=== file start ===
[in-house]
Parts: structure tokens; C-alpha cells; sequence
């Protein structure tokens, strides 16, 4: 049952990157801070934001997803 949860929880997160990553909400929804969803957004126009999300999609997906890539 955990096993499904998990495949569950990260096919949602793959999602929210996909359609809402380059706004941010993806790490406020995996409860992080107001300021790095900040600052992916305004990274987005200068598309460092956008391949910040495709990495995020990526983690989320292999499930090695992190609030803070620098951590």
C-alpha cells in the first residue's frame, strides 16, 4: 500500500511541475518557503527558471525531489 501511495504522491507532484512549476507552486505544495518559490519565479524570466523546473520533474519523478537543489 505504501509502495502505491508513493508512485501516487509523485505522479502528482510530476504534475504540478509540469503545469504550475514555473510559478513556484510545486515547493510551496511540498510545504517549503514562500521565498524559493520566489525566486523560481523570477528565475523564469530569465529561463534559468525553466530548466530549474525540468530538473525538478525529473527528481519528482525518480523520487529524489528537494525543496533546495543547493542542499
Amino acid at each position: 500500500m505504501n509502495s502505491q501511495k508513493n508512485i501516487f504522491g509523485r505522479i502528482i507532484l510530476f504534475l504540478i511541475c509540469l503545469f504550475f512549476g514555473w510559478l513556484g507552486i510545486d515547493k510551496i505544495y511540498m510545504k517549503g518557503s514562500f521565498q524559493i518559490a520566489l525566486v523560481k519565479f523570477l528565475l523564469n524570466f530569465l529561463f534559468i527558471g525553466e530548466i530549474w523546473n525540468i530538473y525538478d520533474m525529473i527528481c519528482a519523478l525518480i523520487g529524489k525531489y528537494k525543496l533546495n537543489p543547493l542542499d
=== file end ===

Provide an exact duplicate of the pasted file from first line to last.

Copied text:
[in-house]
Parts: structure tokens; C-alpha cells; sequence
């Protein structure tokens, strides 16, 4: 049952990157801070934001997803 949860929880997160990553909400929804969803957004126009999300999609997906890539 955990096993499904998990495949569950990260096919949602793959999602929210996909359609809402380059706004941010993806790490406020995996409860992080107001300021790095900040600052992916305004990274987005200068598309460092956008391949910040495709990495995020990526983690989320292999499930090695992190609030803070620098951590």
C-alpha cells in the first residue's frame, strides 16, 4: 500500500511541475518557503527558471525531489 501511495504522491507532484512549476507552486505544495518559490519565479524570466523546473520533474519523478537543489 505504501509502495502505491508513493508512485501516487509523485505522479502528482510530476504534475504540478509540469503545469504550475514555473510559478513556484510545486515547493510551496511540498510545504517549503514562500521565498524559493520566489525566486523560481523570477528565475523564469530569465529561463534559468525553466530548466530549474525540468530538473525538478525529473527528481519528482525518480523520487529524489528537494525543496533546495543547493542542499
Amino acid at each position: 500500500m505504501n509502495s502505491q501511495k508513493n508512485i501516487f504522491g509523485r505522479i502528482i507532484l510530476f504534475l504540478i511541475c509540469l503545469f504550475f512549476g514555473w510559478l513556484g507552486i510545486d515547493k510551496i505544495y511540498m510545504k517549503g518557503s514562500f521565498q524559493i518559490a520566489l525566486v523560481k519565479f523570477l528565475l523564469n524570466f530569465l529561463f534559468i527558471g525553466e530548466i530549474w523546473n525540468i530538473y525538478d520533474m525529473i527528481c519528482a519523478l525518480i523520487g529524489k525531489y528537494k525543496l533546495n537543489p543547493l542542499d